[0060] The master reader MPU 110 communicates with each slave reader MPU 115 via the connectors 605. In this exemplary circuit, pins RD0 to RD7 connect to pins RA0 to RA4 and pins RE0 to RE2 of the first slave reader MPU 115. Pins RC0 to RC7 connect to pins RA0 to RA4 and pins RE0 to RE2 of the second slave reader MPU 115. Pins RB0 to RB7 connect to pins RA0 to RA4 and pins RE0 to RE2 of the third slave reader MPU 115.

[0061] During operation, the master reader MPU 110 may receive instructions from the computer 105 to begin a scan of the shelf 250 (i.e., operation 310). In the exemplary circuit 600, the instructions are received by the master reader MPU 110 via the serial connector 615 and serial line driver 620. Upon receiving the instructions, the master reader MPU 110 sends a start signal to the three slave reader MPUs 115 to inform the slave reader MPUs 115 to start a scan of their respective portions of the shelf 250 (i.e., operation 320). The master reader MPU 110 waits until one of the slave reader MPUs 115 sends back a ready signal informing the master reader MPU 110 that the slave reader MPU 115 has completed its scan and is ready to transmit identification values of detected items.

[0062] When the master reader MPU 110 receives the ready signal from a slave reader MPU 115, it sends back an acknowledgement signal and begins receiving item identification values from the slave reader MPU 115 and storing these values in a memory. The master MPU 110 reads the identification values from the slave reader MPUs 115 on a first-come first-served basis. If one of the other slave reader MPUs 115 sends a ready signal while the master reader MPU 115 is still in the process of storing identification values, the master reader MPU 115 does not send an acknowledgement signal, and the slave reader MPU 110 must wait.

[0063] Once the master reader MPU 110 has received and stored all of the identification values from the slave reader MPUs 115 (i.e., operation 350), the master reader MPU 110 sends the data to the computer 105 (i.e., operation 360). In this exemplary circuit, the master reader MPU 110 then commences another scan by sending another start signal to the three slave reader MPUs 115. The memory embedded within the master reader MPU 110 may be erased and written over by the identification values corresponding to the new scan, and the process begins all over again.

[0064] The computer 105 may process the identification values of the items received by the master reader MPU 110 to track the movement of items to and from the shelf 250. Furthermore, the computer 105 also may handle any processing involved in cleaning up the values (e.g., eliminating multiple detections of the same item by multiple coils) in order to localize the different items on the shelf and determine their geometry.

[0065] The computer 105 may be implemented using a server that interfaces with multiple shelves 250 via an IP or Ethernet-based connection that communicates over a long range wireless or short range wireless (e.g., Bluetooth™) channel. A website may serve as a user interface to a program that processes identification values for items detected on multiple shelves.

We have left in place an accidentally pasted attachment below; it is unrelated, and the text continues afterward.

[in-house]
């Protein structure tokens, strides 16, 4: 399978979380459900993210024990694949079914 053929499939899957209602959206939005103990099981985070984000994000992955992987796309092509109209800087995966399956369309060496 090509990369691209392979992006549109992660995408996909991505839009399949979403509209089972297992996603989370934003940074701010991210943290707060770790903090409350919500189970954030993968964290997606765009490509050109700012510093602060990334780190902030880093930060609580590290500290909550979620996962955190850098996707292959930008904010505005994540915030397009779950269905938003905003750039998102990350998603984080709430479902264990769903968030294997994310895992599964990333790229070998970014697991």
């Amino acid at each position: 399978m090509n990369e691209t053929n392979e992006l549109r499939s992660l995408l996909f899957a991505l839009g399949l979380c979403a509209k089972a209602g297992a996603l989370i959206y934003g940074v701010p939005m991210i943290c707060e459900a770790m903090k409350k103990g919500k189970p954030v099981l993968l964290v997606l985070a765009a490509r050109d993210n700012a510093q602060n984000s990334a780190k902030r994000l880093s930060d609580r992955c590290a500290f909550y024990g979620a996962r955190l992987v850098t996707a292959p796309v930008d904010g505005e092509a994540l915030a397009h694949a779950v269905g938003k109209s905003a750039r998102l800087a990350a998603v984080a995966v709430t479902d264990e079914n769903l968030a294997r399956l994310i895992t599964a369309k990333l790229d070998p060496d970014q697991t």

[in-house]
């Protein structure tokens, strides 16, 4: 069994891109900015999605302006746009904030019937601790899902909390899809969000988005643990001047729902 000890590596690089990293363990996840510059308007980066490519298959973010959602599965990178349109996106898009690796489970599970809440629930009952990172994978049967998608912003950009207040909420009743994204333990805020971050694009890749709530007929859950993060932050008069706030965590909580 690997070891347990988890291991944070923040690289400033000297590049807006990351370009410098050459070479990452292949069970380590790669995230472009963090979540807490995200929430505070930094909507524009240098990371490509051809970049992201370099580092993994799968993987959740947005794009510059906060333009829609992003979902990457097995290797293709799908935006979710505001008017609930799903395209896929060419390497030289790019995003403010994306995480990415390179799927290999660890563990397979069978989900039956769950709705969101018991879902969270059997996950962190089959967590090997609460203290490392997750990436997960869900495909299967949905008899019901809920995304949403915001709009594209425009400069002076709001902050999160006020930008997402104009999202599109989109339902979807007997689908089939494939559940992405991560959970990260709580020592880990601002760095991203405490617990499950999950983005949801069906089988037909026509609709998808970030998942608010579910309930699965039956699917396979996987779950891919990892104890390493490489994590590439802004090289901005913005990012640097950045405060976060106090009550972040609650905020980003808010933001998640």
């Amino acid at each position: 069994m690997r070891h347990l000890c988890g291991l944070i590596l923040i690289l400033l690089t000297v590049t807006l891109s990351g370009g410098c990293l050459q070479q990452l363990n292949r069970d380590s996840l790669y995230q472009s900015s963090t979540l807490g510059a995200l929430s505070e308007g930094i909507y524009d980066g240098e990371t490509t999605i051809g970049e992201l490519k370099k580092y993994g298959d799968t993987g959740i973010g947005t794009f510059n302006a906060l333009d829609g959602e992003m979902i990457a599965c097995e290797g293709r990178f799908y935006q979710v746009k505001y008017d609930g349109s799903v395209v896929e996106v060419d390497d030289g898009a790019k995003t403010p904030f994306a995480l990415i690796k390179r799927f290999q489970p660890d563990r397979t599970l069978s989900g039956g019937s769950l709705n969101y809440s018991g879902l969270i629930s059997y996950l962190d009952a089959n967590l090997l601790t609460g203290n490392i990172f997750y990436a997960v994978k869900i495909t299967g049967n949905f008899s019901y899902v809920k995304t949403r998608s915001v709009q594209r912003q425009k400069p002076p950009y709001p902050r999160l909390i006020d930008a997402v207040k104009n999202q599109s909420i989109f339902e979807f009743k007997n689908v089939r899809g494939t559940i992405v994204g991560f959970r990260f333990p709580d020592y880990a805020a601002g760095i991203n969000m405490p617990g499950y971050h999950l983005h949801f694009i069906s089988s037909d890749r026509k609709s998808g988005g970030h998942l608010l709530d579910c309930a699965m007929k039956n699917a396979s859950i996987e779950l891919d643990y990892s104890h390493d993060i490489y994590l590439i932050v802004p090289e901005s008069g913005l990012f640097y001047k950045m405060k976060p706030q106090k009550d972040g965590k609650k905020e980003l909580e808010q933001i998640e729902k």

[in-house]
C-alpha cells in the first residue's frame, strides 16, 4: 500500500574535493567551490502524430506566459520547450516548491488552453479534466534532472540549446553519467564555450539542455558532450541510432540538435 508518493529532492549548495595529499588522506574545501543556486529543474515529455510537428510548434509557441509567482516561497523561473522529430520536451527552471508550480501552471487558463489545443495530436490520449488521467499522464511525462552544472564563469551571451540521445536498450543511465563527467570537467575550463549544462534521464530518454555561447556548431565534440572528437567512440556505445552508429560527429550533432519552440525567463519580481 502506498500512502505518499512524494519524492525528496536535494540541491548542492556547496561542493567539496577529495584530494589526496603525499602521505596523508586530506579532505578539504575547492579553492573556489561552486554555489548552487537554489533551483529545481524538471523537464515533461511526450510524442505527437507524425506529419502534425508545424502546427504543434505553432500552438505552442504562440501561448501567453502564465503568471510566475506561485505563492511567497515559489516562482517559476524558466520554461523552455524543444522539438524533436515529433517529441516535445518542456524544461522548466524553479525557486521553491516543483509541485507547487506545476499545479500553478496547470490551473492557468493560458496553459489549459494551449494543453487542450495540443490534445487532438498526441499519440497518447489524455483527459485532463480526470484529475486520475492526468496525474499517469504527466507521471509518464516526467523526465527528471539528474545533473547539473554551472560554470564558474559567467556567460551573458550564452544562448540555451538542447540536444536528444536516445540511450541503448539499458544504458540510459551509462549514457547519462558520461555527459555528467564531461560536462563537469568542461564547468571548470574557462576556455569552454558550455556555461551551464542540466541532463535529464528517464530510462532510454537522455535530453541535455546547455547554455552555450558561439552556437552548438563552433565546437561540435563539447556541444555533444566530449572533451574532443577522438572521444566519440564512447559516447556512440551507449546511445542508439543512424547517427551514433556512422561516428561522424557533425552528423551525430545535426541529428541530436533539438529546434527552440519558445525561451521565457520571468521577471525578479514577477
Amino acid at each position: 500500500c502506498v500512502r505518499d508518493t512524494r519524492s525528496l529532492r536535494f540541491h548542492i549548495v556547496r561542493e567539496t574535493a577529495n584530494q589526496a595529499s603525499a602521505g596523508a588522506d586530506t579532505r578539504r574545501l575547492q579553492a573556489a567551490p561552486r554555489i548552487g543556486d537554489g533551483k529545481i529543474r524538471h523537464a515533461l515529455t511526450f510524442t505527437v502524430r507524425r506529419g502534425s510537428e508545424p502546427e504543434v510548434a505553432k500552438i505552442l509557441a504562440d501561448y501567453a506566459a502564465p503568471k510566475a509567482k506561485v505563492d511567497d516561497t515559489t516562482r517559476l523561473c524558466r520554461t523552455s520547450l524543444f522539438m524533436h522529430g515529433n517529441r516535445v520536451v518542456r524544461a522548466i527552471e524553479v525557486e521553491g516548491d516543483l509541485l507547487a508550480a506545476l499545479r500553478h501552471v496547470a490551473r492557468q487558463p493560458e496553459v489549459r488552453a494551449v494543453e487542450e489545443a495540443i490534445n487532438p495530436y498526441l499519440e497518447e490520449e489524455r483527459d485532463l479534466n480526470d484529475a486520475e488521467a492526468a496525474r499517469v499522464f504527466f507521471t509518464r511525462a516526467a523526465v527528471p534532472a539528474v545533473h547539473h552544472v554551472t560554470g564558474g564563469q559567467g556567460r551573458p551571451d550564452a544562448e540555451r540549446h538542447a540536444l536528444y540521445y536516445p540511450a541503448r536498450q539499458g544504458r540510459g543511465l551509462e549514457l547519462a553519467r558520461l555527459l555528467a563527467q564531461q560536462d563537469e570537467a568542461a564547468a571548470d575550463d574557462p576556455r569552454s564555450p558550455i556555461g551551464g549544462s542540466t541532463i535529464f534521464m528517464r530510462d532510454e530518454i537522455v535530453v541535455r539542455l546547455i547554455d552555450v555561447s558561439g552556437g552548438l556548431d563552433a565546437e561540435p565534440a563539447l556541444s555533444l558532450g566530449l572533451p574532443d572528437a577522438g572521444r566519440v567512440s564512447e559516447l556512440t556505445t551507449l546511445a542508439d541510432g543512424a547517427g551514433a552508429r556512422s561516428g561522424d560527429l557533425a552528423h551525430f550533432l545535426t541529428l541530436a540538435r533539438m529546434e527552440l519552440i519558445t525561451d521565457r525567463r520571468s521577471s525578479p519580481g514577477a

[0066] The item identification system 100 may be employed in supply chain management systems to keep track of items that are placed on shelves. For example, the computer 105 of the item identification system 100 may implement a shelf watch application that processes item identification values received from one or more master reader MPUs 110 to allow a user or other entity to monitor and keep track of the location and movement of items on one or more shelves similar to shelf 250. The monitoring and tracking of item movements to and from shelves is also of particular value for retail store management (e.g., plan-o-gram compliance and out-of-stock warnings).

[0067] Referring to FIG. 7, an implementation of the item identification system 100 directed to supply chain management includes the computer 105 running a shelf watch application to detect and monitor item placement on a shelf 250 consisting of nine equal-sized portions 705. The shelf watch application processes and distributes the item identification values received from the master reader MPU 110 to identify item placement in each of the nine shelf portions 705. The shelf watch application may be a program, a piece of code, a device, a computer, a computer system, or combination thereof, which independently or collectively direct operations, as described herein. The shelf watch application may be embodied permanently or temporarily in any type of machine, component, equipment, storage medium, or propagated signal that is capable of being delivered to the computer 105.

[0068] The shelf watch application processes the identification data received by the computer 105 from the master reader MPU 110. If the computer 105 receives a five byte identification value per scan from each group of coils 400, the computer 105 receives a total of 180 bytes of identification data per scan of shelf 250 (i.e., 5 bytes of data per scan per group of coils×12 groups of coils per slave reader MPU×3 slave reader MPUs per shelf=180 bytes of data per scan per shelf). Item placement in each portion 705 may be detected by four adjacent groups of coils 400, each providing five bytes of identification data. The resulting 20 bytes of item identification data provided by the four groups of coils 400 are analyzed by the shelf watch application to determine whether an item has been placed on the corresponding shelf portion 705 and, if so, the identity of the item. The use of multiple groups of coils 400 to detect a given item provides redundancy that improves the accuracy of item identification.